The following list of 10 things men can do to help themselves get more involved was excerpted from the book Throwaway Dads, by Ross D. Parke and Armin A. Brott.
1. Be more active.
If fathers don't start taking the initiative, they'll never be able to assume the child-rearing responsibilities they really want and that their children deserve. Instead of letting your partner pluck your crying or smelly baby from your arms, try saying something like, "I think I can handle things," or "That's OK, I really need the practice." There's also nothing wrong with asking her for advice: You both have insights that the other could benefit from.
2. Get more practice.
Don't assume that your partner magically knows more than you do. Whatever she knows about raising kids, she learned by doing — just like anything else. And the way you're going to get better is by doing things, too. Don't be afraid to get help if you're uncertain or feel ill prepared to be a father. Programs are available to help fathers learn the basics of caregiving. Learning to be an active and involved father need not be restricted to the period just after the baby is born. There is no clear evidence that the period right after birth is in any sense the critical time for men to learn fathering skills or to develop emotional ties to their infants and children.
3. Take pride in the special way you are with your kids.
Men and women have different ways of interacting with their children. Men tend to stress physical and high-energy activities; women, the social and emotional. But don't let anyone tell you that safely wrestling, bouncing on the bed or other "guy things" are somehow not as important as the "girl things" your partner may do (or want you to do). The rough-and-tumble of father play also teaches valuable lessons about regulating emotions such as excitement and arousal. Children with physically active dads are more popular and more successful in their relationships with other children.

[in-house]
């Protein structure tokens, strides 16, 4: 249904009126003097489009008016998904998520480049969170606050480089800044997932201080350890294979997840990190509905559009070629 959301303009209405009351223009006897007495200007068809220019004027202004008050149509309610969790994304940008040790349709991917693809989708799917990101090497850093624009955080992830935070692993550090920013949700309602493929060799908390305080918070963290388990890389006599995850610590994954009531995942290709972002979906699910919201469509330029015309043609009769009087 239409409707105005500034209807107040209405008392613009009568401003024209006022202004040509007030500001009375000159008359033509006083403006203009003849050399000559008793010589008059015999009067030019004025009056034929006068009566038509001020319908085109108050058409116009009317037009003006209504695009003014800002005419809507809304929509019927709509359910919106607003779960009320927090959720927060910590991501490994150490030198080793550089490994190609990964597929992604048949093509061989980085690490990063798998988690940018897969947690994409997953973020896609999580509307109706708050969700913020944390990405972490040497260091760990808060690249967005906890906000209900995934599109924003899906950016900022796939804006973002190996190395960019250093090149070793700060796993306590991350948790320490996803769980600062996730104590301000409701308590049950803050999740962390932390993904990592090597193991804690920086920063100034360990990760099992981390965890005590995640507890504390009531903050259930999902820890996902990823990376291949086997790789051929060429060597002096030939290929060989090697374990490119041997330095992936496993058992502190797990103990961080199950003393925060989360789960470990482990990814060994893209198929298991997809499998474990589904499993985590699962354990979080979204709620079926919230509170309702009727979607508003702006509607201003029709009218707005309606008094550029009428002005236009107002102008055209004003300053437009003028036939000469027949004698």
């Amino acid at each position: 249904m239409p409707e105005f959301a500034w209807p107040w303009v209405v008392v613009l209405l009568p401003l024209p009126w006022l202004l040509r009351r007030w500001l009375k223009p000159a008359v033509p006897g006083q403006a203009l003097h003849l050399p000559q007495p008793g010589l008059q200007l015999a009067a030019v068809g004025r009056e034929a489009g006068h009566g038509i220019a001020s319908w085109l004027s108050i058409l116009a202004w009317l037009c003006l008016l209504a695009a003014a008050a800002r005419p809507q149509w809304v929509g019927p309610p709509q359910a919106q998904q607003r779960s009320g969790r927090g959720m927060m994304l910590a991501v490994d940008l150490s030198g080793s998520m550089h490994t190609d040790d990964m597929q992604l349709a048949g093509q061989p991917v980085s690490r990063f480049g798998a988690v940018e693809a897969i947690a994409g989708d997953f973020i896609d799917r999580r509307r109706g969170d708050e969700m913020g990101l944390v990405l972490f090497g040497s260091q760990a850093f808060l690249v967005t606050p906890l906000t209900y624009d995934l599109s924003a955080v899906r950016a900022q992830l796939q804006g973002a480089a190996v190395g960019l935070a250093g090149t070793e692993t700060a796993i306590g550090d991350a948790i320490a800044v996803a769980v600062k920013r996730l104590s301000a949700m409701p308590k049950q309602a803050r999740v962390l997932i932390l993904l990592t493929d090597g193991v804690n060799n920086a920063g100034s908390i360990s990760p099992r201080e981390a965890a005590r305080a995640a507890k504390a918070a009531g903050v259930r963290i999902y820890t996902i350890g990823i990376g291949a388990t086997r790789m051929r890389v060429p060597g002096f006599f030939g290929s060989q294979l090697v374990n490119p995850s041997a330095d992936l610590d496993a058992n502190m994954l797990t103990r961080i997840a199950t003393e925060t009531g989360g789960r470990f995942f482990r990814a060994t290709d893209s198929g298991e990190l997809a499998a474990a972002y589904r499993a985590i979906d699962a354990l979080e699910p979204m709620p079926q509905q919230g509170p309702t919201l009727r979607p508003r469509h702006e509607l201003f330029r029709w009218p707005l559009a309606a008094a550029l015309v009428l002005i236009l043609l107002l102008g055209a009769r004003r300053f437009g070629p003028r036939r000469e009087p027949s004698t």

4. Be emotionally available to your children.
Physical interaction is undoubtedly an important part of the father-child relationship, but being emotionally available and involved is critical, too. As John Gottman, author of The Heart of Parenting, suggests, "Men must allow themselves to be aware of their feelings so they can empathize with their children. Then they must take whatever steps necessary to make themselves available to their kids."
5. Be a partner, not a helper.
Despite the nostalgia of some conservative social critics for the idealized Ozzie-and-Harriet families of the 1950s, the traditional father-as-helper model is outdated and outmoded, and won't work nowadays. If men are going to be fully involved, they are going to have to share responsibility for the household and child care in an active fashion.
6. Be available more than on weekends.
To be an effective father, get involved in the day-to-day decisions that affect your kids. Leaving everything to the mother means that the father will miss out on the small pieces that give meaning to a child's life. Without taking part in the everyday chores, routines and activities that make up childhood, fathers are not going to know their children with the kind of intimacy and nuance that are critical to being a sensitive and involved father.
7. Show respect for your partner.
Being an involved father means recognizing all of the ways in which your partner keeps the family running and respecting the decisions she makes when you're unavailable. Try to develop a system to plan parent-child and family activities together. As the children mature, let them take part in the planning process as well.
8. Be aware of the need to communicate.
If you don't like the status quo, let your partner know. If she at first seems reluctant to share the role of child nurturer with you, don't take it too personally. Give her time to learn that you are serious about wanting to participate more and that you are competent and sincerely motivated to change your level of involvement in parenting.
9. Know your legal rights.
Changes in the law have given fathers more rights to help them balance home and work, but you've got to educate yourself about these new rights. And you have to take advantage of them to improve your opportunities to become a more involved father. For example, find out whether you're eligible for a family leave under the Family and Medical Leave Act. Unless you insist on exercising these rights, no one is going to do it for you.
10. Stay involved after separation and divorce.
Fewer than 15 percent of fathers receive shared or joint custody of their children after divorce, and too many of those who don't get custody end up slowly fading out of their children's lives. But even after divorce, there are lots of ways in which dads can continue to play an active role. The most critical is to stay in touch, by phone, by mail and in person. And make the time you spend with your kids meaningful. Avoid, too, trying to settle old marital disputes by using your children as pawns. Parents need to cooperate and support each other for the sake of the children.